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Post by phil » Mon, 29 Nov 1999 04:00:00



What sold more the commodore 64 or the spectrum?
 
 
 

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Post by The Starglide » Mon, 29 Nov 1999 04:00:00



serve.co.uk> writes
Quote:>What sold more the commodore 64 or the spectrum?

Are you talking about this country or world-wide?

In the UK, the spectrum way outsold anything else around.

World-wide - it's a bit more tricky. Commodore had a much stronger
market in many other countries, but the spectrum is still currently the
biggest selling machine in Russia (and there have been a *LOT* sold
there).

I would say, all in all, that they're pretty much equal.
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Post by Jaso » Tue, 30 Nov 1999 04:00:00


phil:

Quote:> What sold more the commodore 64 or the spectrum?

Starglider:

Quote:> World-wide - it's a bit more tricky. Commodore had a much stronger
> market in many other countries...

The Commodore 64 worldwide figures are a little hard to confirm exactly,
but the best guess is somewhere close to 25 million units worldwide.
Only the Atari 2600 and Nintendo's 8bit lines have sold as well or
better.

Quote:> ...but the spectrum is still currently the biggest selling machine in
> Russia (and there have been a *LOT* sold there).

There are companies still shipping the C64 in America, mostly from old
or reconditioned stock.  Sadly, the present license to Web Computers
means that the small companies that *want* to build new machines daren't
do so for fear of legal problems...

It's a shame about the Web.It really, the idea was reasonable but it
wasn't implemented or marketed well.
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Post by Wesk » Tue, 30 Nov 1999 04:00:00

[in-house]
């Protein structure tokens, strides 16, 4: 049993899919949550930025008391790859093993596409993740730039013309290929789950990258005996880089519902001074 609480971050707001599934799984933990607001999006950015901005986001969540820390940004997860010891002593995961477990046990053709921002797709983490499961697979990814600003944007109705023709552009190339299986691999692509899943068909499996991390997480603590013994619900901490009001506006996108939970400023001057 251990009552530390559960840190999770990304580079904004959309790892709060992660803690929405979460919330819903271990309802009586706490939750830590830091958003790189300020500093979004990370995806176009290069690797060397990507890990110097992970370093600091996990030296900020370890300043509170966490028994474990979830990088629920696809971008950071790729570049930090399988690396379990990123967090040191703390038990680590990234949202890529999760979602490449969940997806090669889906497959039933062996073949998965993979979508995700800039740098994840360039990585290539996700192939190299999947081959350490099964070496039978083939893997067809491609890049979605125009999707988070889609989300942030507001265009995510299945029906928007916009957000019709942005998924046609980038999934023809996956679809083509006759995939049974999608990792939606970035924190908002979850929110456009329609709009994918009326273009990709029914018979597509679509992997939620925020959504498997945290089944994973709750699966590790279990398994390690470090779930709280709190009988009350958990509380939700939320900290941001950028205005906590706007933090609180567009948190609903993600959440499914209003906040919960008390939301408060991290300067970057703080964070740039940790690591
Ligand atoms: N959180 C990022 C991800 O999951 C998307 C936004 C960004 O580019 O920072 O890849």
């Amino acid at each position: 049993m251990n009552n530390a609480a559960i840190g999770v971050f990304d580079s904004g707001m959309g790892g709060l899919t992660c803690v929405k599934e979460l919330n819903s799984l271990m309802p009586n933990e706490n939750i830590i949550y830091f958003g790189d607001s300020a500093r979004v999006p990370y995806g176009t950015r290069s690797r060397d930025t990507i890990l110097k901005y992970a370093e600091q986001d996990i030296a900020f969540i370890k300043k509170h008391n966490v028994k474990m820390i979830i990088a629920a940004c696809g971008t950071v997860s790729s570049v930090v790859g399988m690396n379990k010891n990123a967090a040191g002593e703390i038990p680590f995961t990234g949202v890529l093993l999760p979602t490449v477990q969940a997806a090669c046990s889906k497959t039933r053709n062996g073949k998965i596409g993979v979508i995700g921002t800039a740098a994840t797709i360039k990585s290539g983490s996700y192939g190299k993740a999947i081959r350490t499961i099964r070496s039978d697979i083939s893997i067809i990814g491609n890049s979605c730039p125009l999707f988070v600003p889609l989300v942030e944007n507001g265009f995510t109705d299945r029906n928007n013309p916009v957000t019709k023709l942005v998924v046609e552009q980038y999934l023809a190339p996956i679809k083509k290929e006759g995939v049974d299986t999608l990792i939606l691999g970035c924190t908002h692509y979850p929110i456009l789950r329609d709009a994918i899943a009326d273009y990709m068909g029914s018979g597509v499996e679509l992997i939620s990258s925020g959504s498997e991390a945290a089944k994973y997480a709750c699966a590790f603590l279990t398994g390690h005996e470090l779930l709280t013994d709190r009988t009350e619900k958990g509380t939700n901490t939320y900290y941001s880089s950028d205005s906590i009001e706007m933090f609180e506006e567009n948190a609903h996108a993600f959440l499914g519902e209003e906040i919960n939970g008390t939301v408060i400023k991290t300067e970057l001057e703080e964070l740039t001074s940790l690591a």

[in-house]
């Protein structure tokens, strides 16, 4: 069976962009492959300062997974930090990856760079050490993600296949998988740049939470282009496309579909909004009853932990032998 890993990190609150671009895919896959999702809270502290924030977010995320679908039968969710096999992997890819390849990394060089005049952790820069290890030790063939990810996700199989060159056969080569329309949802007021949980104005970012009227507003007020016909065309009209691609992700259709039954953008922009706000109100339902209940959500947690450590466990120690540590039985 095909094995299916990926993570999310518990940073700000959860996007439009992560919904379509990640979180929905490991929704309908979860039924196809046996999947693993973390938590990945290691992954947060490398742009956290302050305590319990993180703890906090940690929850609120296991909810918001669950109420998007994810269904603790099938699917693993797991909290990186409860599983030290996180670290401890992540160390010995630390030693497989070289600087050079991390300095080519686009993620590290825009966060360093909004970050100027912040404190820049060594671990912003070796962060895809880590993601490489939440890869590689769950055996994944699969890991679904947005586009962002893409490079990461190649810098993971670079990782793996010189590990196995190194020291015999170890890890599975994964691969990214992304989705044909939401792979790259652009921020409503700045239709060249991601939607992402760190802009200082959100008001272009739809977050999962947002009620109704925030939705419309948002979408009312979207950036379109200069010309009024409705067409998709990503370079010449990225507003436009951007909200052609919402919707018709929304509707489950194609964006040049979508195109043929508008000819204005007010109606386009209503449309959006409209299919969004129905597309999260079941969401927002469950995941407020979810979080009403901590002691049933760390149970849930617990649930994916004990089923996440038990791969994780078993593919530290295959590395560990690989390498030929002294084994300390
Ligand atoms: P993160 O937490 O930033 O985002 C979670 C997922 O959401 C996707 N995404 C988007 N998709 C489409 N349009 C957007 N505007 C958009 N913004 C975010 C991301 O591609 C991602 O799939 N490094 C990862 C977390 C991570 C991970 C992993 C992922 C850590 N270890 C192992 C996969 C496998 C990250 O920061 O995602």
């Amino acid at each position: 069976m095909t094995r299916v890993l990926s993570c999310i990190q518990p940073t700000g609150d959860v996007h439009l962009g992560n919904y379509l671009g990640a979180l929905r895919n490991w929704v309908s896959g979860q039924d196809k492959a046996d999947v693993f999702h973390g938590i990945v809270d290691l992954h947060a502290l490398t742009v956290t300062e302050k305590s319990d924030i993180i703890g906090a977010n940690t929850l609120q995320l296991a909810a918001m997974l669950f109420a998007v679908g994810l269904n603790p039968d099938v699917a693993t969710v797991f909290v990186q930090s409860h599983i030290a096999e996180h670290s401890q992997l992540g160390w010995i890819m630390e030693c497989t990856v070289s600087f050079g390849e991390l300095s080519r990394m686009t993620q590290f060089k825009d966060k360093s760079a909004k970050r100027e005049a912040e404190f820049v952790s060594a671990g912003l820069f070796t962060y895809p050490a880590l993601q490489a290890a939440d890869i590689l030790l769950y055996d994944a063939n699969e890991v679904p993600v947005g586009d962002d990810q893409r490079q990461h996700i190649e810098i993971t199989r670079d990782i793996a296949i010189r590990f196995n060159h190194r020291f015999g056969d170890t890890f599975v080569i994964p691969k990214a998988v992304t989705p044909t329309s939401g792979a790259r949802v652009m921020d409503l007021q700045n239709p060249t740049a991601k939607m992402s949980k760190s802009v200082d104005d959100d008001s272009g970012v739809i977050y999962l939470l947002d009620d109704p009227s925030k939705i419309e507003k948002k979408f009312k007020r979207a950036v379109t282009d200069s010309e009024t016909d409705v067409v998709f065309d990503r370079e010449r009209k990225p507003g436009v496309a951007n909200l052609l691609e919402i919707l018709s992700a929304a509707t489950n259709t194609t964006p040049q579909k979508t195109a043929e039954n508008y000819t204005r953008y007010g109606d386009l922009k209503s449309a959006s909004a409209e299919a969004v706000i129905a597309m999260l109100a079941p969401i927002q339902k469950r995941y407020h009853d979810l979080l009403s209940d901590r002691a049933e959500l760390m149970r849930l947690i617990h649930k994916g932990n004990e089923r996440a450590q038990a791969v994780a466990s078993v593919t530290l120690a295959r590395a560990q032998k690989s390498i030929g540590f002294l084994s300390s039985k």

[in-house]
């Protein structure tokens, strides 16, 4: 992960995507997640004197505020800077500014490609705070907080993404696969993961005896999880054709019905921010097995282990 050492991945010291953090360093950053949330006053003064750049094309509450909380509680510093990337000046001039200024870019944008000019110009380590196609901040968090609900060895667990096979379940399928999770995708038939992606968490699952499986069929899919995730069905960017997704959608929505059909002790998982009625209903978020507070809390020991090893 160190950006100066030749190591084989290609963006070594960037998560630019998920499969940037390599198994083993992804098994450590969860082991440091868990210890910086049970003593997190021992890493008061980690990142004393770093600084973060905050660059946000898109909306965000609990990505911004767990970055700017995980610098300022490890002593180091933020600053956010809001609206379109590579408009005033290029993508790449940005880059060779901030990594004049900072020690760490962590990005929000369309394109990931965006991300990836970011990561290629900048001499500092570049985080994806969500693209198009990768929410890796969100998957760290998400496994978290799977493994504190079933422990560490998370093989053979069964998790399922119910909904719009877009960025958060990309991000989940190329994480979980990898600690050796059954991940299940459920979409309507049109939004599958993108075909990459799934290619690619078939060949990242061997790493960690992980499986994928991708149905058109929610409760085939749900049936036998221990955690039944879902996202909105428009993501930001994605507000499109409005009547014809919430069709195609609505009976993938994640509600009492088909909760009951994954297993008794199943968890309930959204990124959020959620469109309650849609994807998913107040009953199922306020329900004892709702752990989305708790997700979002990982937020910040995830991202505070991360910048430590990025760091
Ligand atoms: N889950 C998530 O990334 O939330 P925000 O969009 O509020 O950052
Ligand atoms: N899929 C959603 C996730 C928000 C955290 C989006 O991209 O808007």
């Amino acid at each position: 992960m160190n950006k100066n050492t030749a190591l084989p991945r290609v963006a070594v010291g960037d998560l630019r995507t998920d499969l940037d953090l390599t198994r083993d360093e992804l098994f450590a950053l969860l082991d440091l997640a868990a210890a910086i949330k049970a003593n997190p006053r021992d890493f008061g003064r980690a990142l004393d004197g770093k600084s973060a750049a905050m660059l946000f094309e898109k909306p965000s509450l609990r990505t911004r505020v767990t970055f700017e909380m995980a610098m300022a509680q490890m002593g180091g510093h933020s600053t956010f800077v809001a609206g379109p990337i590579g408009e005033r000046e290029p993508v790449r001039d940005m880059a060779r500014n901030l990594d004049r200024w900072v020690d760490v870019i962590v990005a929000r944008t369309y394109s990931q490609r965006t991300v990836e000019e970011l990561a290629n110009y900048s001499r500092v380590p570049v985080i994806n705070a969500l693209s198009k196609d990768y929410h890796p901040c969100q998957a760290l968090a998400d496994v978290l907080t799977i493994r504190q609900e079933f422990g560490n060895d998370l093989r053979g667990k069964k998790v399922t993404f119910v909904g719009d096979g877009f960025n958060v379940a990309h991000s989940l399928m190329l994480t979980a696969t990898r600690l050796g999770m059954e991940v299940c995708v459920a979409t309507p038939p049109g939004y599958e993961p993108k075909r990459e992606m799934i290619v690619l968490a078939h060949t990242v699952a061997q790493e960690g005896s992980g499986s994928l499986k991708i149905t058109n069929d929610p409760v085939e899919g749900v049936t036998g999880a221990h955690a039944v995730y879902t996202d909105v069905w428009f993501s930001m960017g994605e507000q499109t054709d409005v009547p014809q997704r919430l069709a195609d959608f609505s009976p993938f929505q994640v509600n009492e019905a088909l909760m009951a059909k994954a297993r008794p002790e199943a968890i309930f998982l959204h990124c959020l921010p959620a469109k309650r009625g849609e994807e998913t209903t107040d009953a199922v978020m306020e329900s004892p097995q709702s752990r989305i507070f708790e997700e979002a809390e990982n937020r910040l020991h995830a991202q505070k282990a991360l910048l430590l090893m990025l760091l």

[snip]

Quote:> What sold more the commodore 64 or the spectrum?

In The Netherlands, I guess that - unfortunately - the C64 sold more.
It was the Dutch who did not believe in *. Nowadays - things
change. * is used, even by non-sailors ;-)

The funny thing is that the C64 had a ZX Spectrum emulator running.
Not vice versa. The discussion is... wasn't it possible to write a C64
emulator on the Spec? Or was the Spec so impressive?
I think the first answer is the right one... Hardware emulation takes
processing power the Spec lacks somehow.

I did a little combining: in 1984, I made a new keyboard matrix
PCB, that fitted in a Commodore +4 keyboard. The whole
Spec inside a VERY GOOD case and keyboard. It still works.

Wesko
Beverwijk
The Netherlands

 
 
 

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Post by Spik » Tue, 30 Nov 1999 04:00:00



Quote:> [snip]
>> What sold more the commodore 64 or the spectrum?
> In The Netherlands, I guess that - unfortunately - the C64 sold more.
> It was the Dutch who did not believe in *. Nowadays - things
> change. * is used, even by non-sailors ;-)
> The funny thing is that the C64 had a ZX Spectrum emulator running.
> Not vice versa. The discussion is... wasn't it possible to write a C64
> emulator on the Spec? Or was the Spec so impressive?
> I think the first answer is the right one... Hardware emulation takes
> processing power the Spec lacks somehow.

There was no POINT in emulating the C64 on the speccy.
The Speccy emulator on C64 only emulated the BASIC. Why would a speccy user
WANT to downgrade his BASIC by emulating the C64 version of it?

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Post by The Starglide » Tue, 30 Nov 1999 04:00:00




Quote:>phil: